233 F2d 9 Vermont Structural Slate Company v. Tatko Brothers Slate Company
233 F.2d 9
VERMONT STRUCTURAL SLATE COMPANY, Inc., Plaintiff-Appellee,
TATKO BROTHERS SLATE COMPANY, Inc., Defendant-Appellant.
United States Court of Appeals Second Circuit.
Argued April 3, 1956.
Decided May 8, 1956.
John C. Blair, Stamford, Conn., Clarence S. Lyon, Stamford, Conn., of counsel, for plaintiff-appellee.
W. Brown Morton, Jr., New York City, Maxwell E. Sparrow, New York City, James F. Sennett, Granville, N. Y., of counsel, for defendant-appellant.
Before FRANK, MEDINA and WATERMAN, Circuit Judges.
FRANK, Circuit Judge.
This is a suit for a declaratory judgment declaring defendant's patent invalid. The judge entered judgment for plaintiff, and defendant appeals. The facts are amply stated in the opinion of Judge Foley, reported in D.C., 134 F. Supp. 4. We agree with his conclusion.
Summary judgment represents a most useful legal invention to save time and expense, by the avoidance of a trial, when there exist no material fact-issues. It may well be that, in a patent case, a judge should exercise unusual caution in granting a summary judgment. But there are patent cases where it would be an absurd waste of time and effort to deny such a judgment. This is such a case.1
In many a patent suit, there arise issues of fact as to which the testimony of expert witnesses may be important. Then the credibility of those witnesses is crucial, and it would be erroneous, by a summary judgment, to deprive either party of a "live trial" at which the trial court could observe the witnesses' demeanor in evaluating their testimony.2 There was no such issue here. The prior art and the patent claims are, without expert aid, easily understandable by anyone of the most modest intelligence. Nor did it require expert testimony to make it plain that the differences between the prior art and the patent claims were obvious to persons having ordinary skill in the trade at the time the alleged invention was made.
There was but one material issue of fact here, which defendant in the district court described as the "state of affairs existing in the industry at the time the (alleged) invention and the extent to which it has been adopted with resulting economies." On that issue, the trial judge fully accepted the statements in the affidavits filed by defendant as demonstrating (to quote the judge) "that this new arrangement of boards and stringers brought an advancement in utility, safety and economy in the industry." On that basis, he found as a fact: "It allows a more secure handling of the slate and stone when it is being lifted and transported. It may be that less labor is needed in such efforts and the vertical filing permits stocking of the slabs as to color on the pallets which is desirable to purchasers. All these endorsements are set forth in the answering affidavits * * * and I accept them fully as to the usefulness of the Tatko pallet * * * This attribute of utility is further advanced by the adoption of a most similar pallet by plaintiff * * *" It follows that the credibility of witnesses on this issue of fact was not involved. The judge therefore correctly rejected the contention made by defendant in the court below that, on this issue, the judge "should await the presentation of testimony." If the question of patentable invention were a "close one," the facts here thus taken as true might tip "the scales of judgment" in defendant's favor; but where "invention is plainly lacking," such a fact "cannot fill the void." Jungersen v. Ostby & Barton Co., 335 U.S. 560, 567, 69 S.Ct. 269, 272, 93 L.Ed. 235. We agree with the judge that here the question of invention was not at all close. The patent disclosed no more ingenuity than that of a man skilled in the art.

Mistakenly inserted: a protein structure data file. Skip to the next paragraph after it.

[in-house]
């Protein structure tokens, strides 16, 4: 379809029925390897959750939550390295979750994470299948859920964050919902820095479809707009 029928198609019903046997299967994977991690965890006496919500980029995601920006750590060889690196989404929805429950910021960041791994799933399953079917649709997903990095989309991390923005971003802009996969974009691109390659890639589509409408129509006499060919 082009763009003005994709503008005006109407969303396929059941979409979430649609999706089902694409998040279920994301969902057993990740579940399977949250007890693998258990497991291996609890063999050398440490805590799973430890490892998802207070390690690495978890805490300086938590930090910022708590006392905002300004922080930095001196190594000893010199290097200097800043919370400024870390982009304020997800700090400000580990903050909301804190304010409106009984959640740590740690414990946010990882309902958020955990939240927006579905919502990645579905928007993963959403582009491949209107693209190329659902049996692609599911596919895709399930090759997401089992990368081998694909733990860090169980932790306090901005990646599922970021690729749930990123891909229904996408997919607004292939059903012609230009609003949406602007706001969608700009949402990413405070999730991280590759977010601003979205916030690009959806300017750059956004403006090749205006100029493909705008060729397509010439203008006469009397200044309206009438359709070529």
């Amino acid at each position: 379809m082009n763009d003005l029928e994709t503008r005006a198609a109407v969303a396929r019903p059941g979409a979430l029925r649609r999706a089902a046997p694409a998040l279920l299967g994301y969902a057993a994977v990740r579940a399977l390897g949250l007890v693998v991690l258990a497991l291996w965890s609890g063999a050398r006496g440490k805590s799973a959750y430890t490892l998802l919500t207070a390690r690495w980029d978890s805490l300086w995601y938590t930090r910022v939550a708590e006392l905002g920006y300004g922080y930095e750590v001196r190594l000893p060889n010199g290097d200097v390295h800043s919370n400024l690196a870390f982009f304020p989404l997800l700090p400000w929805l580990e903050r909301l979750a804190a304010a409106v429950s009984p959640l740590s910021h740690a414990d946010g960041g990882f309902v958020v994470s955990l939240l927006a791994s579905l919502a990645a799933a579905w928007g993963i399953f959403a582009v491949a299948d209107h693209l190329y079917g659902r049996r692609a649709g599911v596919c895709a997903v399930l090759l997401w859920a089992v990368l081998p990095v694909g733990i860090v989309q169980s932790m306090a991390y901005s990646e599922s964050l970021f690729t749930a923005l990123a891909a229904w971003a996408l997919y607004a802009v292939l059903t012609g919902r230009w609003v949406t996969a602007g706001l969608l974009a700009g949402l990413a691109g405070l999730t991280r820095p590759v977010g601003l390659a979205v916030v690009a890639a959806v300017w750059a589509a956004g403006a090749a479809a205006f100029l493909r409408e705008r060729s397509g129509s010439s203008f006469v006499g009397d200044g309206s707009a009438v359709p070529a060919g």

Plaintiff argues that the recent amendment to the patent statute, 35 U.S.C. § 103, lowered the standard of invention, citing Lyon v. Bausch & Lomb Optical Co., 2 Cir., 224 F.2d 530, 535-536.3 Even so, the plaintiff's patent, we think, is clearly sub-standard.4
1. See, e. g., Park-In-Theatres v. Perkins, 9 Cir., 190 F.2d 137, 142; 6 Moore, Federal Practice (2d ed. 1953) Section 56.17(44).
2. Bridgeport Brass Co. v. Bostwick Laboratories, 2 Cir., 181 F.2d 315.
3. The writer of this opinion has serious doubts about the correctness of that ruling. See the following to the effect that the amendment merely codified the existing decisions: Stanley Works v. Rockwell Mfg. Co., 3 Cir., 203 F.2d 846; General Motors Corp. v. Estate Stove Co., 6 Cir., 203 F.2d 912; Interstate Rubber Products Corp. v. Radiator Specialty Co., 4 Cir., 214 F.2d 546; Wasserman v. Burgess & Blacher Co., 1 Cir., 217 F.2d 402.
4. See Gentzel v. Manning, Maxwell & Moore, Inc., 2 Cir., 1956, 230 F.2d 341.